Global stock markets have been enjoying a remarkable summer rally since June, remarkable for several reasons.
For one thing, the rally has been much more substantial than typical summer rallies, which are usually brief time-wise, and average about a 5% gain by the S&P 500.
This time, after topping out in March and declining 10% to its early June low, the rally is now in its third month, and the S&P 500 has gained 10% since the June low, putting it back up to exactly where it was when it topped out in March.
The rally has also been remarkable in its ability to ignore worsening conditions that normally spook markets; accelerating global economic slowdowns, declining earnings, and warnings from major corporations, to say nothing of a few additional unique concerns like the eurozone debt crisis, and serious political dilemmas like the pending fiscal cliff in the U.S.
Another noteworthy difference has been the very low trading volume on which the rally has been floated higher. August is noted for low volume as investors, including the heads of large institutional investment firms, focus on getting in the last vacation weeks of the summer before children return to school and college.
But so far, this month has been very unusual in that regard, with trading volume on the NYSE running more than 30% lower than last August, and on track to be the lowest volume month since December, 2007.
Yet another noteworthy condition is that in spite of the surrounding conditions that usually spook investors and markets, investors are remarkably bullish, confident, and optimistic.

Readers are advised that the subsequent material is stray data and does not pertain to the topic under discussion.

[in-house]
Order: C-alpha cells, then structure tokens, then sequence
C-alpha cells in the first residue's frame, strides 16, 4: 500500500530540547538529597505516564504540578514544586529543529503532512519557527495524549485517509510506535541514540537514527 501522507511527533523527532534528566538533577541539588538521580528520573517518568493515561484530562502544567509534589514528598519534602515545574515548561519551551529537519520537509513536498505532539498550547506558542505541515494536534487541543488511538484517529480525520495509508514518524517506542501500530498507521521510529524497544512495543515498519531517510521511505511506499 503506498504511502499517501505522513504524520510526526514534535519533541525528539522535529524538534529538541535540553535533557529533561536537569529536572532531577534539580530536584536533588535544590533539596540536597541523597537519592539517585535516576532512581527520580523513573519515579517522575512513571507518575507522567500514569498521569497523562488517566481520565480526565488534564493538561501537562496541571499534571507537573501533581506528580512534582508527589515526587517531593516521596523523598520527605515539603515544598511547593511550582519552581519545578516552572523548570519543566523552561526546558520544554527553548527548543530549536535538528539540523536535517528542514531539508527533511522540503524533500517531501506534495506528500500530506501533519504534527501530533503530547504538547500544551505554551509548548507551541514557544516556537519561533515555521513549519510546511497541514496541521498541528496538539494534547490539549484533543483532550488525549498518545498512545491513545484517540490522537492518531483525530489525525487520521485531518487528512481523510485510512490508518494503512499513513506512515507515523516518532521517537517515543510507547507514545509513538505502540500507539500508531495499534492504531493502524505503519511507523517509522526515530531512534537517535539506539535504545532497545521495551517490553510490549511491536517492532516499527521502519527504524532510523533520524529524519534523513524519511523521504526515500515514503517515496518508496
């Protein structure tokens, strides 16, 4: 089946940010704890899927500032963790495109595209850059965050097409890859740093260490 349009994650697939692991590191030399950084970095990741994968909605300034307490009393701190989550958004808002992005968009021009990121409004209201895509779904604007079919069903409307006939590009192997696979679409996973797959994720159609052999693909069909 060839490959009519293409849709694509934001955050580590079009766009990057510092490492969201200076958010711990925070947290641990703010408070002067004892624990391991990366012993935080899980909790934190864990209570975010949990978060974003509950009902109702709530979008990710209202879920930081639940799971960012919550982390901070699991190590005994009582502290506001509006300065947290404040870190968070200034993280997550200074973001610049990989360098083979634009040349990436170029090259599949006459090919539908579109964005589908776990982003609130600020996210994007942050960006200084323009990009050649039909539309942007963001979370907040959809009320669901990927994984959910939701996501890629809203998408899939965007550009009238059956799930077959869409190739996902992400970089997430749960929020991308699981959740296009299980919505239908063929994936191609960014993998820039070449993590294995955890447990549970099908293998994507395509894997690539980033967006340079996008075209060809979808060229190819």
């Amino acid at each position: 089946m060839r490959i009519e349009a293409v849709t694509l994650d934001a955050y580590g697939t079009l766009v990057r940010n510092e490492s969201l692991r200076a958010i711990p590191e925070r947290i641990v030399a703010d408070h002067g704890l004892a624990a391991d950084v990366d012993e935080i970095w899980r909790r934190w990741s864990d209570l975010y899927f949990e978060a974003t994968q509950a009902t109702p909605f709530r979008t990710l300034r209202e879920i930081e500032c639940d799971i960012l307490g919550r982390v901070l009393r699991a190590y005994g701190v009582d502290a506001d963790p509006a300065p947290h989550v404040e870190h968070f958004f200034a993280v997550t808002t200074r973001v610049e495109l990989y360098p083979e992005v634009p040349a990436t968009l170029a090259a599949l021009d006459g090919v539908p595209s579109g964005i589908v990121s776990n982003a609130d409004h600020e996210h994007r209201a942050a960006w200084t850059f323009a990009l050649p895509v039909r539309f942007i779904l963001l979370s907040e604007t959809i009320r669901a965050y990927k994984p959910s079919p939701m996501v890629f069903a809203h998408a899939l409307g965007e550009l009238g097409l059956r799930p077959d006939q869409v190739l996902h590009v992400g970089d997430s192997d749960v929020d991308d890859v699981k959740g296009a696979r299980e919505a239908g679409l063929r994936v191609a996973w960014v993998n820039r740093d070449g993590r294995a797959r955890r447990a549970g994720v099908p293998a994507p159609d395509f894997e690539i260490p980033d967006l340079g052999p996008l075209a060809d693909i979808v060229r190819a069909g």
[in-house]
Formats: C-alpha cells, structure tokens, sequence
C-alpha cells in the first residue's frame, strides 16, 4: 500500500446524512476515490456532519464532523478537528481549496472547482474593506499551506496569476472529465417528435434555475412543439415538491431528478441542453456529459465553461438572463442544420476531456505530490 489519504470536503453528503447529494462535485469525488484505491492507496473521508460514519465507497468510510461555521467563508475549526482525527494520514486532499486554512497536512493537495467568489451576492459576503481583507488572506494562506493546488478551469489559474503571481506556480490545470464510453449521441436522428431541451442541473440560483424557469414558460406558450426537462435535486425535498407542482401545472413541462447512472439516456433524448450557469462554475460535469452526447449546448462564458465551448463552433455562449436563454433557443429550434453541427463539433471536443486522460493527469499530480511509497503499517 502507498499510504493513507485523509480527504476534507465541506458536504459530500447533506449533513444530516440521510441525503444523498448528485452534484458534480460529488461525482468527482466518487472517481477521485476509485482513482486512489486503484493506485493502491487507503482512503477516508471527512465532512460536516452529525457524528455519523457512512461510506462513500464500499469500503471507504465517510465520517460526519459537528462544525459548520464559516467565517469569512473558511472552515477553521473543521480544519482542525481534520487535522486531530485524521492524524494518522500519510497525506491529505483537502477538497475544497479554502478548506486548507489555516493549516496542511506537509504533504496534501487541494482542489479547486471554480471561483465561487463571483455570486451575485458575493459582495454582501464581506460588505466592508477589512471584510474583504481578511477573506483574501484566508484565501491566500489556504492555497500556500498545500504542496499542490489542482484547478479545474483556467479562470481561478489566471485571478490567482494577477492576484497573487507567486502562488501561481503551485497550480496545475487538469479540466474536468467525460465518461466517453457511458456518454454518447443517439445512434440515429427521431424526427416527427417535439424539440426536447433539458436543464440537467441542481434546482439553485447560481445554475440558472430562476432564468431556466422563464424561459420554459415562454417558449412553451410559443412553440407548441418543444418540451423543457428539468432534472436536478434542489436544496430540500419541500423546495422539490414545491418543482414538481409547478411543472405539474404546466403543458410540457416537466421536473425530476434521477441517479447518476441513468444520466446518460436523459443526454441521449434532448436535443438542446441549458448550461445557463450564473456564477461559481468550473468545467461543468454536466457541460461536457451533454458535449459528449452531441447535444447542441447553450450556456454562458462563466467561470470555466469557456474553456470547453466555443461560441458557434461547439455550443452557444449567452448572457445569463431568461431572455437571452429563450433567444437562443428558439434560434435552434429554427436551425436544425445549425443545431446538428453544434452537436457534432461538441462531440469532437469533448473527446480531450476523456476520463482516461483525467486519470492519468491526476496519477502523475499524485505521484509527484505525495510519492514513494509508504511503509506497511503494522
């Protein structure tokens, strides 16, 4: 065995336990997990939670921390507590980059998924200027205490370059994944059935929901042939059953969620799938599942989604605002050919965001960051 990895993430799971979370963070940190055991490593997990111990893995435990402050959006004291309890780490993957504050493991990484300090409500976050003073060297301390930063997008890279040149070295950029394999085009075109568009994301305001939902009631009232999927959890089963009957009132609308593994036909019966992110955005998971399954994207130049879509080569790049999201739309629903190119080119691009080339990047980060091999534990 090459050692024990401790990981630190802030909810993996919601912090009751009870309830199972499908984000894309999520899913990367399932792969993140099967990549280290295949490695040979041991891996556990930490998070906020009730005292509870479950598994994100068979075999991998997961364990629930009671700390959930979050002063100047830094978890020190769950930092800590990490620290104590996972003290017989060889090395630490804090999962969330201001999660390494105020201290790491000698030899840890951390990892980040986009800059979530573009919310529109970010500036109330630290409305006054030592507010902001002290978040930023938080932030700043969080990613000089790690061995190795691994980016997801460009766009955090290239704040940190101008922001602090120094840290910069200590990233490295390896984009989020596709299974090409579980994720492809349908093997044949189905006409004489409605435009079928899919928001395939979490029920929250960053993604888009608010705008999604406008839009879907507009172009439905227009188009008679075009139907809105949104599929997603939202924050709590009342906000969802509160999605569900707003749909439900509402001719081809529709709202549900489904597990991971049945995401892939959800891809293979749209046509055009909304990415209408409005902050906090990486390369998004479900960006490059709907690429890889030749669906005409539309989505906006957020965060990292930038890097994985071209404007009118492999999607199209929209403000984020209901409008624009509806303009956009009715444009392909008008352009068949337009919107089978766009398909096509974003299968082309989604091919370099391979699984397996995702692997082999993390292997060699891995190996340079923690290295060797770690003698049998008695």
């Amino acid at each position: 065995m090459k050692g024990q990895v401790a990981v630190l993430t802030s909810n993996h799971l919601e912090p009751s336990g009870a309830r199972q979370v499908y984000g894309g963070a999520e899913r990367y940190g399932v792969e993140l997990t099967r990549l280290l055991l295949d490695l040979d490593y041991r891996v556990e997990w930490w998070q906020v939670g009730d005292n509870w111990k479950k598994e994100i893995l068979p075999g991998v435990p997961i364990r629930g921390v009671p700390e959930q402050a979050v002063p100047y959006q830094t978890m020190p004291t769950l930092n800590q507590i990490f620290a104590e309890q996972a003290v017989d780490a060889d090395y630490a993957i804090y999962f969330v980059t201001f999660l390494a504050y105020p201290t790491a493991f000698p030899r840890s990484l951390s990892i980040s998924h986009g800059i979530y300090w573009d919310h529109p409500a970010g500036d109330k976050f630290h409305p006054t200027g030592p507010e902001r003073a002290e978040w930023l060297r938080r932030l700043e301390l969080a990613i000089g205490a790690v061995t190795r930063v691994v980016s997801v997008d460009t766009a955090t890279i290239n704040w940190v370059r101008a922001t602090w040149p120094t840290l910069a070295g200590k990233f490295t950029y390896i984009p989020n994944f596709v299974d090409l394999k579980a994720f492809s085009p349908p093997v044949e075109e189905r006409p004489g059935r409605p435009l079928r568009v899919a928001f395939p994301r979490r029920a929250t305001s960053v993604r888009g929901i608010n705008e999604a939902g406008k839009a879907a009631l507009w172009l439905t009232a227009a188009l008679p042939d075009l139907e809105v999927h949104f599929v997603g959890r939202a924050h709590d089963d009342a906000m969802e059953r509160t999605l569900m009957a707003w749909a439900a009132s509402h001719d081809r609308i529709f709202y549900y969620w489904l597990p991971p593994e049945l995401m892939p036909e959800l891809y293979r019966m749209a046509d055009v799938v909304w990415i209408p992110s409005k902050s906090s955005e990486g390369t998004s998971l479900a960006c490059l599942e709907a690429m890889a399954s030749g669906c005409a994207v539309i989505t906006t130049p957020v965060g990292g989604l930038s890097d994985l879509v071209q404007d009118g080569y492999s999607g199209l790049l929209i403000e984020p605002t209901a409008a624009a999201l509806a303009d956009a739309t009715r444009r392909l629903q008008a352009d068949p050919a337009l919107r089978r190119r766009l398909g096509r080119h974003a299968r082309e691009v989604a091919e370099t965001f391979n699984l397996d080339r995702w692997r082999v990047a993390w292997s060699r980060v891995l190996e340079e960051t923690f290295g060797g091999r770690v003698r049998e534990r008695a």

That can be seen most clearly in the VIX Index, also known as the Fear Index.
It was at just 13.6 on Wednesday, its lowest level of fear (highest level of bullishness) in the last five years, lower even than at any of the rally or market tops since 2007.
Could it be the calm before a storm?
The reason I ask is that in addition to the VIX Index being at low levels of fear that have marked all the tops since 2007, as noted the last time trading volume was this low was in December, 2007. And that low volume rally ended mid-month and the Dow lost 1,600 points, or 12%, over the following six weeks, while the Nasdaq lost 20% over the following 10 weeks.
Something to think about, given that we are also in what has historically tended to be the most troublesome three-month period of the year. August is often a reversal month. September tends to be a negative month. And October most often sees a low and upside reversal.
There is even a very overbought condition above 50-day moving averages.
But maybe it’s different this time. So many seem to think so.